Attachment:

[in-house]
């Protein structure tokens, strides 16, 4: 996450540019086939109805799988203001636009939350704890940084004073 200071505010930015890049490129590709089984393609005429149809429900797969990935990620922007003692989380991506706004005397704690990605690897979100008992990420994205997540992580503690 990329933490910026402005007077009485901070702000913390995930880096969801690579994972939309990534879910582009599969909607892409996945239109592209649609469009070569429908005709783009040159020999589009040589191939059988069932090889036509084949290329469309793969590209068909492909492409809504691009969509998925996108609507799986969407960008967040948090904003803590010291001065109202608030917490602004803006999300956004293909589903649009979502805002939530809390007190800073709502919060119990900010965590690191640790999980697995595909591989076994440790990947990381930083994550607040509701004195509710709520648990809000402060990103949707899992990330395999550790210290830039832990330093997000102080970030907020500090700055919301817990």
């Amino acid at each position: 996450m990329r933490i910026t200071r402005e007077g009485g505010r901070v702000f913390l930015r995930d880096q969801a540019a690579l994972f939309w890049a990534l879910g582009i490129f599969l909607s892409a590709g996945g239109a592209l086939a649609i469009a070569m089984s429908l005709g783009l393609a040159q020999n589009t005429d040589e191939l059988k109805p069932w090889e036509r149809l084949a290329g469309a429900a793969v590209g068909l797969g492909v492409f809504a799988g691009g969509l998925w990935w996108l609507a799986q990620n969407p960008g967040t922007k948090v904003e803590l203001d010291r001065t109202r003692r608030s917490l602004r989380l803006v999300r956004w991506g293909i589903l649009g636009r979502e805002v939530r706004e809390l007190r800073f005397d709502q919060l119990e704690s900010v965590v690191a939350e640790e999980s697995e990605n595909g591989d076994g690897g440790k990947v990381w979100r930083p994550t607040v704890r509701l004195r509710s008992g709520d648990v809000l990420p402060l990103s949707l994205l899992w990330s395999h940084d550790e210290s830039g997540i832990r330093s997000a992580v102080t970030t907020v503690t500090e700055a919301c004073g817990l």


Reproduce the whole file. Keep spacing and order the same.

[in-house]
């Protein structure tokens, strides 16, 4: 996450540019086939109805799988203001636009939350704890940084004073 200071505010930015890049490129590709089984393609005429149809429900797969990935990620922007003692989380991506706004005397704690990605690897979100008992990420994205997540992580503690 990329933490910026402005007077009485901070702000913390995930880096969801690579994972939309990534879910582009599969909607892409996945239109592209649609469009070569429908005709783009040159020999589009040589191939059988069932090889036509084949290329469309793969590209068909492909492409809504691009969509998925996108609507799986969407960008967040948090904003803590010291001065109202608030917490602004803006999300956004293909589903649009979502805002939530809390007190800073709502919060119990900010965590690191640790999980697995595909591989076994440790990947990381930083994550607040509701004195509710709520648990809000402060990103949707899992990330395999550790210290830039832990330093997000102080970030907020500090700055919301817990």
């Amino acid at each position: 996450m990329r933490i910026t200071r402005e007077g009485g505010r901070v702000f913390l930015r995930d880096q969801a540019a690579l994972f939309w890049a990534l879910g582009i490129f599969l909607s892409a590709g996945g239109a592209l086939a649609i469009a070569m089984s429908l005709g783009l393609a040159q020999n589009t005429d040589e191939l059988k109805p069932w090889e036509r149809l084949a290329g469309a429900a793969v590209g068909l797969g492909v492409f809504a799988g691009g969509l998925w990935w996108l609507a799986q990620n969407p960008g967040t922007k948090v904003e803590l203001d010291r001065t109202r003692r608030s917490l602004r989380l803006v999300r956004w991506g293909i589903l649009g636009r979502e805002v939530r706004e809390l007190r800073f005397d709502q919060l119990e704690s900010v965590v690191a939350e640790e999980s697995e990605n595909g591989d076994g690897g440790k990947v990381w979100r930083p994550t607040v704890r509701l004195r509710s008992g709520d648990v809000l990420p402060l990103s949707l994205l899992w990330s395999h940084d550790e210290s830039g997540i832990r330093s997000a992580v102080t970030t907020v503690t500090e700055a919301c004073g817990l």